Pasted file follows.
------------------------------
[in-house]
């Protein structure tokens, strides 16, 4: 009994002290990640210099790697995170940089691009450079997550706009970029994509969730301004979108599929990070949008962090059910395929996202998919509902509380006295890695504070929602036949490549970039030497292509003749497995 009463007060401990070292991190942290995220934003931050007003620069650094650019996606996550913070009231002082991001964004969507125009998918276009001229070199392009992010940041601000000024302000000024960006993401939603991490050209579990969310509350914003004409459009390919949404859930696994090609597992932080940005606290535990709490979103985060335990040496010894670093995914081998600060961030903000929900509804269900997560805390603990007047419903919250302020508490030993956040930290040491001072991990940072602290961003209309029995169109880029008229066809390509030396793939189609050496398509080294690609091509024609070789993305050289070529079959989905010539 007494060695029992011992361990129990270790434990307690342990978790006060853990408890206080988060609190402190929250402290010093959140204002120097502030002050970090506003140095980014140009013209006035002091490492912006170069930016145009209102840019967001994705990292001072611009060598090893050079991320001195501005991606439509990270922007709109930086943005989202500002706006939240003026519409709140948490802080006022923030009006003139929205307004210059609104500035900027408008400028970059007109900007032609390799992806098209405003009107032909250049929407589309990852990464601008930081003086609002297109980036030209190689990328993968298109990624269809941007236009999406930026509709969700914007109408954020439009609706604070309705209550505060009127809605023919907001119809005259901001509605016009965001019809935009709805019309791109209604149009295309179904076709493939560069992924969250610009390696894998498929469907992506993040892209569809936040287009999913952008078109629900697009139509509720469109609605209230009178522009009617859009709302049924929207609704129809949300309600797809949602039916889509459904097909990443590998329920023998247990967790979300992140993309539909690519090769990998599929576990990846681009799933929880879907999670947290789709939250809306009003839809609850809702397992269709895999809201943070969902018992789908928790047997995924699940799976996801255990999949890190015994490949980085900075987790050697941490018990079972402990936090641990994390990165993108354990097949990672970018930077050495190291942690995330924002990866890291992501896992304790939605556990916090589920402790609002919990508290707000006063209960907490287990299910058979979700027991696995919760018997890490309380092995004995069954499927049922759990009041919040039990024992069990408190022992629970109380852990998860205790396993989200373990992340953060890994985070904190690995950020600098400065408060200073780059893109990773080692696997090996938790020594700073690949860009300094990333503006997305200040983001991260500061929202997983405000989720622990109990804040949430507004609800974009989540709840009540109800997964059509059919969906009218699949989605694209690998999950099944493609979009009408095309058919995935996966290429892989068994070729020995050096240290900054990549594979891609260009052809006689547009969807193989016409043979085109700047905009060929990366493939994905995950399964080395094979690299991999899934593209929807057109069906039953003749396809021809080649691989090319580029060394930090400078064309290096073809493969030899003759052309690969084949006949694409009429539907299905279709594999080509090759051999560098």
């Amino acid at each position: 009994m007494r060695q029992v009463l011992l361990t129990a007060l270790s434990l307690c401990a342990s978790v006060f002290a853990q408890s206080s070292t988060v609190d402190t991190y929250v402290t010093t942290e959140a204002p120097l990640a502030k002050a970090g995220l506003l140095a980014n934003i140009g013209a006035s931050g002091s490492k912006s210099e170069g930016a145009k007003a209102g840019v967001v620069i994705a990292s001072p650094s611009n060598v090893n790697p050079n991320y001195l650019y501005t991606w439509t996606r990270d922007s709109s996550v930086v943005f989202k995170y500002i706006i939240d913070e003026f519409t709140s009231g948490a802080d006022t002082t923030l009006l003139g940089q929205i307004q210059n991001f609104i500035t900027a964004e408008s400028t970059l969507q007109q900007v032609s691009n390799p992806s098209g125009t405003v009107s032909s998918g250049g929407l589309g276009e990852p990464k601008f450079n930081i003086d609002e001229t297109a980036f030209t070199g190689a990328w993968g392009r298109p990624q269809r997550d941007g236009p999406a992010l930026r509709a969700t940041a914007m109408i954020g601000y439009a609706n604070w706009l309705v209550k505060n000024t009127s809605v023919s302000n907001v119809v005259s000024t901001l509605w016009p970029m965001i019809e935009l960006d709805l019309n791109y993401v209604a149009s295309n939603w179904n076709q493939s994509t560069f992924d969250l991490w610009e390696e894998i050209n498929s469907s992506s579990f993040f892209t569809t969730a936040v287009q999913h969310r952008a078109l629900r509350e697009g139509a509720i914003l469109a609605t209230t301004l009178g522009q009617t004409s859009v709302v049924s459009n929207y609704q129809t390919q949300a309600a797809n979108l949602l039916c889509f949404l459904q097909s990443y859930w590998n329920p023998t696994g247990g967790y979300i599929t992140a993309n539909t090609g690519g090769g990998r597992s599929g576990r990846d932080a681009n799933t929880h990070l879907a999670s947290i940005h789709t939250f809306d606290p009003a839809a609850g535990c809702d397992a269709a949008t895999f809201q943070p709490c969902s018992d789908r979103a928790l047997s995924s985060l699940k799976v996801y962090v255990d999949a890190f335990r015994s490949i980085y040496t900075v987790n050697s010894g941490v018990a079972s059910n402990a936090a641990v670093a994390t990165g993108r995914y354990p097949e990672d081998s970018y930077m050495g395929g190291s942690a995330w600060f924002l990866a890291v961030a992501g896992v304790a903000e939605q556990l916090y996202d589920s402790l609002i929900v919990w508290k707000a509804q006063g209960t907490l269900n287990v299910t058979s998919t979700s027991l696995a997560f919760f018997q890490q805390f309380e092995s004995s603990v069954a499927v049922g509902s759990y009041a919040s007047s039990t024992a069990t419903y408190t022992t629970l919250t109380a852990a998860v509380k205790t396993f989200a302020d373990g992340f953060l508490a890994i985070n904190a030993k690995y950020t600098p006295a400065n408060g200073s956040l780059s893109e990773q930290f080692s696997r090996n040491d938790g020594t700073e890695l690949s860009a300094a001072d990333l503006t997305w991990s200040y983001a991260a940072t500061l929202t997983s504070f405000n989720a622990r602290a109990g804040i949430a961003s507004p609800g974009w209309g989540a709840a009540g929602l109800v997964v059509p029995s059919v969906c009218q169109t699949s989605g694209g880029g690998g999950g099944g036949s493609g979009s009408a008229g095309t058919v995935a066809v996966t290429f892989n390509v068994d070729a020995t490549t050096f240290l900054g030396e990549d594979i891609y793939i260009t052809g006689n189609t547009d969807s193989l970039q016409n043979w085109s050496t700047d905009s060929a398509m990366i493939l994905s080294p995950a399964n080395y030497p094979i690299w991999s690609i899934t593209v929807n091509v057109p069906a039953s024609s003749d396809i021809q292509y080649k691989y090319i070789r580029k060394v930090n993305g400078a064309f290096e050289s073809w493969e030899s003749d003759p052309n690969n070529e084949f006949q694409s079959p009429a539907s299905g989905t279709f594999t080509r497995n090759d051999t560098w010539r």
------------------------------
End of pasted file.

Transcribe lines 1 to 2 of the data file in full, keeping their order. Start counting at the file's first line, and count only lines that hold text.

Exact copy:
[in-house]
């Protein structure tokens, strides 16, 4: 009994002290990640210099790697995170940089691009450079997550706009970029994509969730301004979108599929990070949008962090059910395929996202998919509902509380006295890695504070929602036949490549970039030497292509003749497995 009463007060401990070292991190942290995220934003931050007003620069650094650019996606996550913070009231002082991001964004969507125009998918276009001229070199392009992010940041601000000024302000000024960006993401939603991490050209579990969310509350914003004409459009390919949404859930696994090609597992932080940005606290535990709490979103985060335990040496010894670093995914081998600060961030903000929900509804269900997560805390603990007047419903919250302020508490030993956040930290040491001072991990940072602290961003209309029995169109880029008229066809390509030396793939189609050496398509080294690609091509024609070789993305050289070529079959989905010539 007494060695029992011992361990129990270790434990307690342990978790006060853990408890206080988060609190402190929250402290010093959140204002120097502030002050970090506003140095980014140009013209006035002091490492912006170069930016145009209102840019967001994705990292001072611009060598090893050079991320001195501005991606439509990270922007709109930086943005989202500002706006939240003026519409709140948490802080006022923030009006003139929205307004210059609104500035900027408008400028970059007109900007032609390799992806098209405003009107032909250049929407589309990852990464601008930081003086609002297109980036030209190689990328993968298109990624269809941007236009999406930026509709969700914007109408954020439009609706604070309705209550505060009127809605023919907001119809005259901001509605016009965001019809935009709805019309791109209604149009295309179904076709493939560069992924969250610009390696894998498929469907992506993040892209569809936040287009999913952008078109629900697009139509509720469109609605209230009178522009009617859009709302049924929207609704129809949300309600797809949602039916889509459904097909990443590998329920023998247990967790979300992140993309539909690519090769990998599929576990990846681009799933929880879907999670947290789709939250809306009003839809609850809702397992269709895999809201943070969902018992789908928790047997995924699940799976996801255990999949890190015994490949980085900075987790050697941490018990079972402990936090641990994390990165993108354990097949990672970018930077050495190291942690995330924002990866890291992501896992304790939605556990916090589920402790609002919990508290707000006063209960907490287990299910058979979700027991696995919760018997890490309380092995004995069954499927049922759990009041919040039990024992069990408190022992629970109380852990998860205790396993989200373990992340953060890994985070904190690995950020600098400065408060200073780059893109990773080692696997090996938790020594700073690949860009300094990333503006997305200040983001991260500061929202997983405000989720622990109990804040949430507004609800974009989540709840009540109800997964059509059919969906009218699949989605694209690998999950099944493609979009009408095309058919995935996966290429892989068994070729020995050096240290900054990549594979891609260009052809006689547009969807193989016409043979085109700047905009060929990366493939994905995950399964080395094979690299991999899934593209929807057109069906039953003749396809021809080649691989090319580029060394930090400078064309290096073809493969030899003759052309690969084949006949694409009429539907299905279709594999080509090759051999560098």